During the 1870s, people couldn't wait to get to Schroon Lake.
The Leland House was one reason folks made the trip north. Thomas Leland built his three-story hotel on six acres of land and could accommodate 300 visitors to the Adirondacks.
People came for the elegance, but also appreciated the community's mountain lake - framed by earth tones of green and brown. Air was clean and crisp; pine trees everywhere provided both beauty and fragrance.
The Leland closed down - after two fires and two rebuilds - in 1952. But the people still come.
Visitors can't find a 300-room hotel in 2018, but they can book rooms at places like the Schroon Lake Place, the Schroon Lake Bed and Breakfast, Chamlar Lakefront Resort and Cottages and bunches of other places.
They can explore a short main street - actually Route 9 - that offers a modern Tops supermarket, a post office, the Irish-style pub Flanagan's, a breakfast cafe, busy restaurant, town general store and an old-fashioned theater.
I have both visited and explored. I first visited the lake in 1978, on assignment during my first year as a newspaper reporter for The Post-Star in Glens Falls.
Part of that first story was about the community's history. The town of Schroon was first settled in 1804, north of the current Schroon Lake hamlet. During the Colonial period, Schroon Lake bordered colonial New York and New France; historians say Schroon was once a battleground, and lives were lost near the cool, blue water.
I never thought about vacationing at the lake until 1992 or so, when photographer Bruce Squiers and I did another story about quiet Schroon as an alternative to busier Lake George. I started my "4B" vacations soon afterward - bicycle, books, beers and briquettes.
For me, Schroon afternoons generally include bicycle rides up scenic Route 9, to North Hudson. The peaceful rides are natural stress reducers, pedaling north on roads that become more crowded with pine trees and less crowded with cars and trucks the farther you go.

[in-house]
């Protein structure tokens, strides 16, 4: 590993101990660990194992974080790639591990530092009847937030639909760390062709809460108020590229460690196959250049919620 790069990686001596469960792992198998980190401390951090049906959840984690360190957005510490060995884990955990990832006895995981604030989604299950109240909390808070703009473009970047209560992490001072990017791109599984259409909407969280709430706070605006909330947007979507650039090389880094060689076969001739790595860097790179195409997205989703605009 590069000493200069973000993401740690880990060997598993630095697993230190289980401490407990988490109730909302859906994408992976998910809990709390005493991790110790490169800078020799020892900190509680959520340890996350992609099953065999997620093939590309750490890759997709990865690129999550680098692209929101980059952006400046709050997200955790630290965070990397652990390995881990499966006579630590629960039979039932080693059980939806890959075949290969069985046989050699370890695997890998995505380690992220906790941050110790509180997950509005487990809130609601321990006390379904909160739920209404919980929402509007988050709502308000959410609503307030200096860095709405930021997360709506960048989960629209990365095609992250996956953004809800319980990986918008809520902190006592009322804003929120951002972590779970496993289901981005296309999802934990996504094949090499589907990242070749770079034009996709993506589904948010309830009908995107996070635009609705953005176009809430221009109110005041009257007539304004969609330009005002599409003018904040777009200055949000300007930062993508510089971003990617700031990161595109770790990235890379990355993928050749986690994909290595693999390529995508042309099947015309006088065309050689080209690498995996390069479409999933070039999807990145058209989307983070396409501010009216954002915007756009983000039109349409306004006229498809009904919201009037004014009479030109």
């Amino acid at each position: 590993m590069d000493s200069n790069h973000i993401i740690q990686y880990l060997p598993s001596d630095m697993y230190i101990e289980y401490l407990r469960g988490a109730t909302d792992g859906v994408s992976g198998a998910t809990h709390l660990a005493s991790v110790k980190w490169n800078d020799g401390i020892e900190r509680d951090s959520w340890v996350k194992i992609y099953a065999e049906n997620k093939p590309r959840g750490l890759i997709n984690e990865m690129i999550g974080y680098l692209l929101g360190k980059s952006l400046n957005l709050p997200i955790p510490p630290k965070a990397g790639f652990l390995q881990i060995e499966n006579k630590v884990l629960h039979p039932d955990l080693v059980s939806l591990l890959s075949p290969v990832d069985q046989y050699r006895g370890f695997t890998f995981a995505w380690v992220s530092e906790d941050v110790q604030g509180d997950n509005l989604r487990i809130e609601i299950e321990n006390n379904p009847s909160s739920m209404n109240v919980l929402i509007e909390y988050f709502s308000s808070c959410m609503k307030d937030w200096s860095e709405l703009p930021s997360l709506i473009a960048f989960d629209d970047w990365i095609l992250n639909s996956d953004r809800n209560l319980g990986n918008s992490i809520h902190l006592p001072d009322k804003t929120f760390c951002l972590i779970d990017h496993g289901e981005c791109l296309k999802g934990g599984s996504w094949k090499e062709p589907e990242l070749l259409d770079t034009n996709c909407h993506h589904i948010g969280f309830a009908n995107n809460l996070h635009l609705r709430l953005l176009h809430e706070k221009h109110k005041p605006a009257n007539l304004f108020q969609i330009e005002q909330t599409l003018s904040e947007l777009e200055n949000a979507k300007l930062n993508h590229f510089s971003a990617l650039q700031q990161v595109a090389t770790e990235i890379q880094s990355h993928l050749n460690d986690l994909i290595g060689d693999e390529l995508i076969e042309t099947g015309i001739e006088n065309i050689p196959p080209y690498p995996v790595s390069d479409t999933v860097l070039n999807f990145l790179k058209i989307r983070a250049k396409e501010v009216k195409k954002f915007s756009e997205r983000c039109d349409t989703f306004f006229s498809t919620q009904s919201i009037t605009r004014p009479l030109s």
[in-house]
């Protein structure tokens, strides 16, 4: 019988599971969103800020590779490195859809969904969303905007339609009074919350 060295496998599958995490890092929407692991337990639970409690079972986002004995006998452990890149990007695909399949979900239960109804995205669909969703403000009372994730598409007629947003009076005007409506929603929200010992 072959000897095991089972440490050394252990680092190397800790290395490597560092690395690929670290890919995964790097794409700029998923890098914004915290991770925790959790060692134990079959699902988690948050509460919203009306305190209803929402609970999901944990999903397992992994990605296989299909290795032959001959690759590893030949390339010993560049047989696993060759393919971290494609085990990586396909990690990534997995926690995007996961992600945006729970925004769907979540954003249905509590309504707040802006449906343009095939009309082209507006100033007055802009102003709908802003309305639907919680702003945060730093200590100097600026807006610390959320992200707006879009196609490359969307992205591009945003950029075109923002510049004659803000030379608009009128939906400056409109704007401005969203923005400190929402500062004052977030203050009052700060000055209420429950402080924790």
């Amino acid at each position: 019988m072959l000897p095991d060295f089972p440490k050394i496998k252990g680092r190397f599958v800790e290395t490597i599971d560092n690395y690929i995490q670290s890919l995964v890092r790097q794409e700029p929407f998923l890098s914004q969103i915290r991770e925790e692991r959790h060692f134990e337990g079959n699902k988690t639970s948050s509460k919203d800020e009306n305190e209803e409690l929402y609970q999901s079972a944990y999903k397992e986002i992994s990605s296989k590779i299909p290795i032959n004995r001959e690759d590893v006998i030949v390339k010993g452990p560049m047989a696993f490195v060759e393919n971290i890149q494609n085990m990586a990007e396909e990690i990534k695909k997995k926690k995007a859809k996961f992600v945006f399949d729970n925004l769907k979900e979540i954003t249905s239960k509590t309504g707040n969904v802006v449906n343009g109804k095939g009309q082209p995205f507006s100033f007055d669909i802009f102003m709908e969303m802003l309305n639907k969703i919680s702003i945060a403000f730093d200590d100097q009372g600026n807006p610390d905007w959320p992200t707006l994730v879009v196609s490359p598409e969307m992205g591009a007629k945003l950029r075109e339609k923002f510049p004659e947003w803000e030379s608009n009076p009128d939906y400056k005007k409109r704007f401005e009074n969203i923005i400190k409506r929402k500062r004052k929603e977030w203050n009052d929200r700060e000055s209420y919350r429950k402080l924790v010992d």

Some years, I've taken a right turn on Route 74 and wheeled over to Paradox Lake. Neither rides are long or grueling. For now, my 40-mile round trips over steep mountain hills are over.
Happy hour starts after the rides are over. Coors Light may be a "lawnmower" beer, but I find they both "taste great" and are "less filling" when I'm lake side, reading in an Adirondack chair planted on a private beach.
Cooking on the beach in a charcoal grill is another perk. At many places in town, you can start burning briquettes, walk to the nearby Tops market for grill mates, return to home base and still have to wait 15 minutes for the charcoal to turn white-hot.
Pretty soon you're cooking, as dusk and waves from the lake roll in. Citronella candles mark your place in the sand, and hopefully annoy any pain-in-the-arm mosquitoes.
The Schroon Lake Chamber of Commerce can't say why mosquitoes show up. But staffers know why people do.
"It's a great summer family vacation without all the hustle and bustle of Lake George," said Nicole Howe, manager of the chamber visitor's center. "It's a close-knit community and generation upon generation have come."
All generations will see new things in Schroon Lake this summer.
"We're getting a brand new Stewart's," Howe said. "It's going up behind the old Stewart's and there are going to be three more gas pumps."